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Tuesday, 26 February 2013
Page: 957

Senator ABETZ (TasmaniaLeader of the Opposition in the Senate) (18:51): I move:

That the Senate take note of the document.

This is the Fair Work Australia general manager's report into the extent to which individual flexibility arrangements are agreed to and the content of those arrangements. The coalition welcomes this report. The coalition has been supportive of the concept of individual flexibility agreements.

It will be recalled that the Labor government developed a policy called Forward with Fairness in which they initially simply ruled out Australian workplace agreements. Because of the reaction from the community the Labor Party at that time came back with a remodelled and refocused Forward with Fairness document promising individual flexibility agreements.

We believe that is a very important part of the makeup of any modern workplace relations system: that there be the opportunity for workers and their employers to get together and work out relevant individual flexibility arrangements that suit both their needs. It is common sense and it is indicative of the different nature of family responsibilities these days and also the needs of various workplaces.

It would be fair to say that the government has not necessarily been as embracing of individual flexibility arrangements as they should be. They did not include it in their first version of Forward with Fairness and they reluctantly put it into their second version and then designed a system that we believe was basically designed to fail.

In relation to individual flexibility agreements it will be recalled that they can be unilaterally terminated on either party giving 28 days notice. So, if a female employee, for example, seeks to have a flexibility arrangement to cater for her child-care needs, the boss, with 28 days notice, can simply cancel the agreement. Good luck to the lady employee seeking to get alternative child care arrangements in place within 28 days. Indeed, the example given in the explanatory memorandum to the bill was that of Josh, a gym instructor, who might want to coach his son's soccer team. Well, the soccer season goes for longer than 28 days. Therefore, if Josh did want to coach his son's soccer team and get involved in an individual flexibility agreement, there would be no guarantee for Josh that he could see out the soccer season. As a result, he could not make that commitment.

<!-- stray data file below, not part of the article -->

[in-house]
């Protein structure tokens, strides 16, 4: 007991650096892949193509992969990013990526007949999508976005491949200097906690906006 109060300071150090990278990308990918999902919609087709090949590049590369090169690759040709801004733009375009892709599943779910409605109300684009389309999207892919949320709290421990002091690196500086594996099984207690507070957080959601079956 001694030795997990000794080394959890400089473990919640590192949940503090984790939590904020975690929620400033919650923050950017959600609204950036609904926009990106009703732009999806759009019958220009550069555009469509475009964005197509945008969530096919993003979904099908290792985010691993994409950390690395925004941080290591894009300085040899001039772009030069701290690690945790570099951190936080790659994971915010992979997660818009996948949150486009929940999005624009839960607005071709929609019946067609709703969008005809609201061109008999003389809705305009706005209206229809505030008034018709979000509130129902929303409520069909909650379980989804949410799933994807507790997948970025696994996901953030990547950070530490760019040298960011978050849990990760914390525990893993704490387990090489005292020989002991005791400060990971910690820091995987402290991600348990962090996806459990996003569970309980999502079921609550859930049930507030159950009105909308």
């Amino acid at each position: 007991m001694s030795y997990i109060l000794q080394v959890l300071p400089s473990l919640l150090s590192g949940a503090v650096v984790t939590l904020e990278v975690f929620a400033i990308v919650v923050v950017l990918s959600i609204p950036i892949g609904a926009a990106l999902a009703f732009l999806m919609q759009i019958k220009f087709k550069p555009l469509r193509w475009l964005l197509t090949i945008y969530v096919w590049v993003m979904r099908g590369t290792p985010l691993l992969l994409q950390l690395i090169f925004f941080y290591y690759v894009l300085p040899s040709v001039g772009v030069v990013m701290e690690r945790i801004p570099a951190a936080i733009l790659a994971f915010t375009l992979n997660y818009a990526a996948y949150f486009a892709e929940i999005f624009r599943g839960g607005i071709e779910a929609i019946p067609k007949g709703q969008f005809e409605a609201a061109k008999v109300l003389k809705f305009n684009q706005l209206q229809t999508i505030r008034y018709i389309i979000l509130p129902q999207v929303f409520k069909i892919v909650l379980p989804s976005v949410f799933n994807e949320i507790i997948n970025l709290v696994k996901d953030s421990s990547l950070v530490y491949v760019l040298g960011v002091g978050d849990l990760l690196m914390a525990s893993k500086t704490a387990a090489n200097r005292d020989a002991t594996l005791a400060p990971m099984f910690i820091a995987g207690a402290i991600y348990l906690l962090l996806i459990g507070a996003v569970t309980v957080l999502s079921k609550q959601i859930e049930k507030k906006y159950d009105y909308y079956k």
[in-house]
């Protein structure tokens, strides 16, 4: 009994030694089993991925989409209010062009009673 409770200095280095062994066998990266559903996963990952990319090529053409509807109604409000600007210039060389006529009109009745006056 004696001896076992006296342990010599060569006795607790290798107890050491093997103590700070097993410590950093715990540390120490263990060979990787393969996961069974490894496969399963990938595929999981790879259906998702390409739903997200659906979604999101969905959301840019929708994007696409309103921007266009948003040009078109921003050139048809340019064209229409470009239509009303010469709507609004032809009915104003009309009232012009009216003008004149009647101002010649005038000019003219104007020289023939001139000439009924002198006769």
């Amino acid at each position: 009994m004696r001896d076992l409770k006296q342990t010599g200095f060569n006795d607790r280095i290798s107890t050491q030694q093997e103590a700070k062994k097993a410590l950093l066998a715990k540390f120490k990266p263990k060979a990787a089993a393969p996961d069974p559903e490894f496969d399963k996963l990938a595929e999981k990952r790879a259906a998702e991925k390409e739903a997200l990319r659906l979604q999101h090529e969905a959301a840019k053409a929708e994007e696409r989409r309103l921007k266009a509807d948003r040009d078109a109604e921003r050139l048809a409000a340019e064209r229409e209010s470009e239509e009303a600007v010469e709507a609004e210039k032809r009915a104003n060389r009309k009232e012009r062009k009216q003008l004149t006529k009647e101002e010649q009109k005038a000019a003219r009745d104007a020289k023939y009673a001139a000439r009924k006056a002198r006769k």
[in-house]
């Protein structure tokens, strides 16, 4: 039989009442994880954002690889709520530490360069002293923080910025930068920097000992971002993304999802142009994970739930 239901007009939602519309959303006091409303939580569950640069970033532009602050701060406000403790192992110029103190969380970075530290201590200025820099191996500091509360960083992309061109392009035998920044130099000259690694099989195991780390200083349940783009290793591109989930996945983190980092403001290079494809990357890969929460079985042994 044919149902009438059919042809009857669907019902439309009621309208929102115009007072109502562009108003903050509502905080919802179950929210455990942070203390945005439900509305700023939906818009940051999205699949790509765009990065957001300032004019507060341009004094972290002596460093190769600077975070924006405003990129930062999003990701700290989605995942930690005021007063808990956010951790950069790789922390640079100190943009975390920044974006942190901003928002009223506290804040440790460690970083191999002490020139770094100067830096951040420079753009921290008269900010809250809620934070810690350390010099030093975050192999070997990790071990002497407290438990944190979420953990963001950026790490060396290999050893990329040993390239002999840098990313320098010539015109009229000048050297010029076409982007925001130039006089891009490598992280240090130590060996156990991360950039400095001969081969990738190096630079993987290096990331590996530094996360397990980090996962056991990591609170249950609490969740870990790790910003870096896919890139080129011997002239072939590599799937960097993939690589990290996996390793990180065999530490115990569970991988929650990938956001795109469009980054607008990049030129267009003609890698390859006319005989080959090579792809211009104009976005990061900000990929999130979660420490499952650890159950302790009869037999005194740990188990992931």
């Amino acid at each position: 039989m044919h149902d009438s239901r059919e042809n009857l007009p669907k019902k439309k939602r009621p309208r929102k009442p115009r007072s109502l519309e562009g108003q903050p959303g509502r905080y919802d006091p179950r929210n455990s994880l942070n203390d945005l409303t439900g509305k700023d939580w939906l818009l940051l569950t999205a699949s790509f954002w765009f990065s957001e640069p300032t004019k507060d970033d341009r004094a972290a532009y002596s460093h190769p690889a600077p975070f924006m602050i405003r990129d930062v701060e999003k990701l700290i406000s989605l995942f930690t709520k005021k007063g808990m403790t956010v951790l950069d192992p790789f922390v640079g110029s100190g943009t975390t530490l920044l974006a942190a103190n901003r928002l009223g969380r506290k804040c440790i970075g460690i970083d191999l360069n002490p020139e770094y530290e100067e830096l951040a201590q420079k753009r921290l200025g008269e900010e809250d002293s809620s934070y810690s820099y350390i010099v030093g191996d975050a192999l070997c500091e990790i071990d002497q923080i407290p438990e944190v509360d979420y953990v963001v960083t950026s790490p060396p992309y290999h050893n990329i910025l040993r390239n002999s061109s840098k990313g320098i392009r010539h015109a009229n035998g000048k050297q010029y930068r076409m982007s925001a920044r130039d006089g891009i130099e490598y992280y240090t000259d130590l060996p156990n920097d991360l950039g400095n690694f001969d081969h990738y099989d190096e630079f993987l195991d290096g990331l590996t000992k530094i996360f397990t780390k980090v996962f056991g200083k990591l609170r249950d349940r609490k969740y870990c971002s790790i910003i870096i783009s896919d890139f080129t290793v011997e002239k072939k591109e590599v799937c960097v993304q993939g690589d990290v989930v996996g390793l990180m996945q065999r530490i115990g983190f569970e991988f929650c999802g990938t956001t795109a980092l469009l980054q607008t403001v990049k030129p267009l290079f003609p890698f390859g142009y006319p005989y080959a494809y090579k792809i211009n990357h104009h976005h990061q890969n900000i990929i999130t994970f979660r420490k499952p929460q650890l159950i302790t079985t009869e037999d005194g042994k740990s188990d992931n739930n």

The highly skewed terms of reference and the mates who were appointed to the review of the Fair Work Act were mugged by the reality that this 28-day period of notice for unilateral termination was inappropriate, and they recommended a 90-day period. Mr Shorten has that report; the government has that report. They have already introduced the first tranche of amendments to the Fair Work Act pursuant to the review. The simplest amendment they could make is to delete 28 and insert 90 to require an employer or employee to give 90 days notice, thus providing greater certainty. But Mr Shorten is unwilling to make that amendment and one has to ask why. The reason is that they were never committed to individual flexibility agreements in the first place. They wanted them to fail. They basically have failed. They have not been taken up as they should have been, and the reason is that the termination period, especially, is so short and limited that it does not make it worthwhile.

Further, the individual flexibility arrangements are not well known. Indeed, most workers find out through their boss or they hey find out through the public. But, regrettably, they have not known about it through their union bosses, which is something I would encourage union bosses to do in the future. (Time expired)